Mining and referendum key focus in Bougainville poll
A former Bougainville president says a possible resumption of mining and the independence referendum will be the focus in the province's elections next month.
The Bougainville electoral commissioner, George Manu, says nine people will contest the presidency for the autonomous Papua New Guinea province at next month's election.
They include the incumbent, John Momis, and two former military leaders in the Bougainville Revolutionary Army, Sam Kauona and Ishmael Toroama.
Another is former speaker of the ABG, Nick Peniai, former PNG MP for Central Bougainville, Sam Akoitai and lawyer Reuben Siara, who also ran in 2010.
Campaigning is now underway for the poll to be held over two weeks starting from May 11th.
One man not standing this time is James Tanis, who was president for two years from 2008 to 2010 and has contested all 3 previous elections for the post.
He spoke with Don Wiseman about the key issues this group of candidates will have to confront.
JAMES TANIS: I think, listening to the public and listening to the candidates, two key issues that are going to be hot on the campaign agenda will be the referendum and mining issues. In terms of the referendum, so far what I am hearing on the candidates is that all the candidates seem committed to ensuring a successful referendum is conducted on Bougainville, and so far I have heard -- including President Momis -- saying they are committed to Bougainville's independence through a referendum, so there seems not much difference between the candidates so far. The other issue that will be high on the agenda is the Panguna mine and the recent mining bill that has been passed by the Bougainville government, and again on that mining bill I see no big difference. I think none of the candidates so far has been vocal against the reopening of the mining industry, where they differ might be on the strategies.
DON WISEMAN: And as you say the mining bill has become law just a matter of a couple of weeks ago, and the government says 'it's made by man and can be changed by man' so that if there are issues people can alter it.
JT: Yes, and this is the Bougainville society, there's always a lot of flexibility on our leaders in terms of politics, and even in terms of rebuilding and lawmaking.
DW: You said that there's no real difference among the candidates on this issue of the referendum. Do you mean they're all supporting independence for Bougainville?
JT: They are all supporting a referendum and so far of all the candidates I have heard speak in public, including President Momis, they all speak in support of independence. Where they might differ a little bit is on the timing, some might think they'll get into the presidency and conduct a referendum as soon as possible, whereas President Momis has already made a commitment that a possible conduct of the referendum will be in 2019 and that he has done against the backdrop of what Bougainville needs to do in terms of meeting the conditions that are set out in the peace agreement to ensure that the referendum is successful.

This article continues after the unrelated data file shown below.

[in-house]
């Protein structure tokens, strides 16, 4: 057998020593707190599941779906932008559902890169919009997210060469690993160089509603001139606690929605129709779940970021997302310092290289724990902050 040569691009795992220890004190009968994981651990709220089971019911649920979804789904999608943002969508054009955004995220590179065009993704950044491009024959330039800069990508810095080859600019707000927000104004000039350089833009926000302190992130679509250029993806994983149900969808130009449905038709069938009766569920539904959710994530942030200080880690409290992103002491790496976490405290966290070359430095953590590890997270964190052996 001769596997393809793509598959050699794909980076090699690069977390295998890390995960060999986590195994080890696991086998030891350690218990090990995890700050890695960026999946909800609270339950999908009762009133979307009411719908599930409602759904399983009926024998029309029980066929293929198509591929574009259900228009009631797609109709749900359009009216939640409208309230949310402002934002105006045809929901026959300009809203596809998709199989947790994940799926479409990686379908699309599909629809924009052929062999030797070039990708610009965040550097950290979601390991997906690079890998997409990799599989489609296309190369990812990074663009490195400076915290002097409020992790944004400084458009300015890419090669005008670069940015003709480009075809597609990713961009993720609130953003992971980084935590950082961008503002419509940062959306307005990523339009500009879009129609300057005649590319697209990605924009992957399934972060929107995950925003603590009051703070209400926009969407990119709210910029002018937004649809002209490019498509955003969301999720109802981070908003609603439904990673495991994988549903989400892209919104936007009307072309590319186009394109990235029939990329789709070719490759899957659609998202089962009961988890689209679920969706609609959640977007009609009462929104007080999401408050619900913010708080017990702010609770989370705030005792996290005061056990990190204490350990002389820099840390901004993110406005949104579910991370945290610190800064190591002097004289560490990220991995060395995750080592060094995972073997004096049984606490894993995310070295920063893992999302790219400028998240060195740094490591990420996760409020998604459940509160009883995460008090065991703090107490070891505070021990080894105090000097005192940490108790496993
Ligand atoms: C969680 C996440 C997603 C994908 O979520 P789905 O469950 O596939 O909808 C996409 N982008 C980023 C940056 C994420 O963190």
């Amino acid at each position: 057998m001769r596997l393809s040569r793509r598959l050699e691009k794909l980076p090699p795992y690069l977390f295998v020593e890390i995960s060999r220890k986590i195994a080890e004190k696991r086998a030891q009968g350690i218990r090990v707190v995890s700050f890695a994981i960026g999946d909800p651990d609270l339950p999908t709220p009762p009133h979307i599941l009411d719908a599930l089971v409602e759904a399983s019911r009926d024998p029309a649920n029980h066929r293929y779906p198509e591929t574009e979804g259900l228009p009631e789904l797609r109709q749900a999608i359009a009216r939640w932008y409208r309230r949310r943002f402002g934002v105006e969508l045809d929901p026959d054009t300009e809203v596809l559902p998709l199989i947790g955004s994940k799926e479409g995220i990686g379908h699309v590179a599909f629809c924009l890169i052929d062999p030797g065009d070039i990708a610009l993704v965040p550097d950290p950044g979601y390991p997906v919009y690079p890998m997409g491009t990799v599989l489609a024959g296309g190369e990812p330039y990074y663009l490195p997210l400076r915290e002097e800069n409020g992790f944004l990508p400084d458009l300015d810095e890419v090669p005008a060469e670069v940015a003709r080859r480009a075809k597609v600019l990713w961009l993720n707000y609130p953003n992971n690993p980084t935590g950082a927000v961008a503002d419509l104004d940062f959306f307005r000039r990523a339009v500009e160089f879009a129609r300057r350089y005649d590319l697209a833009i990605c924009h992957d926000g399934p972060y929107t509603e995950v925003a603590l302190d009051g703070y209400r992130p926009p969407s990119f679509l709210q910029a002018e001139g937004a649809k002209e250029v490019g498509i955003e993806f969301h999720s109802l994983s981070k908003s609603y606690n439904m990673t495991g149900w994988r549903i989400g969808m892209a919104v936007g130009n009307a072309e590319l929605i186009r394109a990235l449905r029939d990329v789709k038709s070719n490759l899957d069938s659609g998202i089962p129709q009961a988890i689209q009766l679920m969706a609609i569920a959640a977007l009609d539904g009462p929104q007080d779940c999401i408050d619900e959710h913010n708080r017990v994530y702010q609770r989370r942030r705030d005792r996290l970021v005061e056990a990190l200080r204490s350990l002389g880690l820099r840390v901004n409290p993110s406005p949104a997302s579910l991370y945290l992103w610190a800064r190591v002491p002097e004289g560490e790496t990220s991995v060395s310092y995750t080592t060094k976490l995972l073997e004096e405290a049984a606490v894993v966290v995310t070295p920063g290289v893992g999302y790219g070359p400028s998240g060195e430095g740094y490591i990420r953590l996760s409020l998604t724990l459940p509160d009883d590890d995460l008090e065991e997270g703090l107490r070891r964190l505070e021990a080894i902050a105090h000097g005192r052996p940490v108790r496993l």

DW: The generally accepted final date had been 2018, hadn't it? But it's been put back another year.
JT: Yes, I think that 2019 is the year that I'm hearing on the commitments that have been made, but there will be candidates that will be saying that they want it as soon as possible, maybe 2015, 2016 or 2017. But this is still early in terms of campaigning and we are yet to know more of what the candidates are going to tell the people.
DW: So when you say that all the candidate's that you've heard are supporting independence, what's your feeling about the general population? Does everyone back that idea?
JT: The feeling that I am getting from the people is that, most of the people that I talk to, are in support of independence and people are also very careful on how we maneuver and how we get there. Because what is strong in terms of the people is that people would not want the resumption of armed conflict, resumption of violence, whether that is related to referendum or whether that is related to elections. People have had enough and they want to move ahead successfully and steadily.
DW: There are still reports that we get of various groups of meekamui who don't seem very supportive of what the ABG has been doing?
JT: So far on three days this week I attended the nominations of candidates, in central Bougainville, in Arawa in which president Momis attended, and there was a delegation that came down from Panguna supporting the process, supporting the president, supporting the candidates to make sure we move on with the elections smoothly. There is already a lot of new developments coming up in Panguna in terms of giving their support to the ABG, because what they know is that there is no other way out. Bougainville needs to move ahead with implementing the peace agreement and conduct a referendum so that the question of Bougainville independence is put to rest once and for all.
To embed this content on your own webpage, cut and paste the following: